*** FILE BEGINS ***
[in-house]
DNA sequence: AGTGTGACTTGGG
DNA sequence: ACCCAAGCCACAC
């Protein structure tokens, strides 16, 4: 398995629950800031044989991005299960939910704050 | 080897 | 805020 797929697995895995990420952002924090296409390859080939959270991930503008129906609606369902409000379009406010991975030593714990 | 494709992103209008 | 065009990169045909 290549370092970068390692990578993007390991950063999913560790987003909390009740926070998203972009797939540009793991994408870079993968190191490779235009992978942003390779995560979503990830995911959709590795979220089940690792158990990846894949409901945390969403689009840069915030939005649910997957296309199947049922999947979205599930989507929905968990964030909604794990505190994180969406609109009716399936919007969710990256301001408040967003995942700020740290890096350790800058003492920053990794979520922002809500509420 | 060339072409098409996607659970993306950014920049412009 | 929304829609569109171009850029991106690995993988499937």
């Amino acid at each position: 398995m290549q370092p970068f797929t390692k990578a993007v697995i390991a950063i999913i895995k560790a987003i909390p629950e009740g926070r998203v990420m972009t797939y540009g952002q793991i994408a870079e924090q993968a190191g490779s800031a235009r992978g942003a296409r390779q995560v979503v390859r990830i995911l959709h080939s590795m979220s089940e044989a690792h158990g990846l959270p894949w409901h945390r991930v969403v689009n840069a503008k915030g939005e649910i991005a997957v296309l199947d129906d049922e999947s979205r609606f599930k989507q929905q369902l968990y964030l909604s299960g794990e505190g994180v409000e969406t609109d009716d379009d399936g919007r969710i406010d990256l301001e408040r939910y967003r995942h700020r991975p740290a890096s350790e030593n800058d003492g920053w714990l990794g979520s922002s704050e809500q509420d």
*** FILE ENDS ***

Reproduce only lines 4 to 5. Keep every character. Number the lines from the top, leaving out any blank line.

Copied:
């Protein structure tokens, strides 16, 4: 398995629950800031044989991005299960939910704050 | 080897 | 805020 797929697995895995990420952002924090296409390859080939959270991930503008129906609606369902409000379009406010991975030593714990 | 494709992103209008 | 065009990169045909 290549370092970068390692990578993007390991950063999913560790987003909390009740926070998203972009797939540009793991994408870079993968190191490779235009992978942003390779995560979503990830995911959709590795979220089940690792158990990846894949409901945390969403689009840069915030939005649910997957296309199947049922999947979205599930989507929905968990964030909604794990505190994180969406609109009716399936919007969710990256301001408040967003995942700020740290890096350790800058003492920053990794979520922002809500509420 | 060339072409098409996607659970993306950014920049412009 | 929304829609569109171009850029991106690995993988499937």
């Amino acid at each position: 398995m290549q370092p970068f797929t390692k990578a993007v697995i390991a950063i999913i895995k560790a987003i909390p629950e009740g926070r998203v990420m972009t797939y540009g952002q793991i994408a870079e924090q993968a190191g490779s800031a235009r992978g942003a296409r390779q995560v979503v390859r990830i995911l959709h080939s590795m979220s089940e044989a690792h158990g990846l959270p894949w409901h945390r991930v969403v689009n840069a503008k915030g939005e649910i991005a997957v296309l199947d129906d049922e999947s979205r609606f599930k989507q929905q369902l968990y964030l909604s299960g794990e505190g994180v409000e969406t609109d009716d379009d399936g919007r969710i406010d990256l301001e408040r939910y967003r995942h700020r991975p740290a890096s350790e030593n800058d003492g920053w714990l990794g979520s922002s704050e809500q509420d």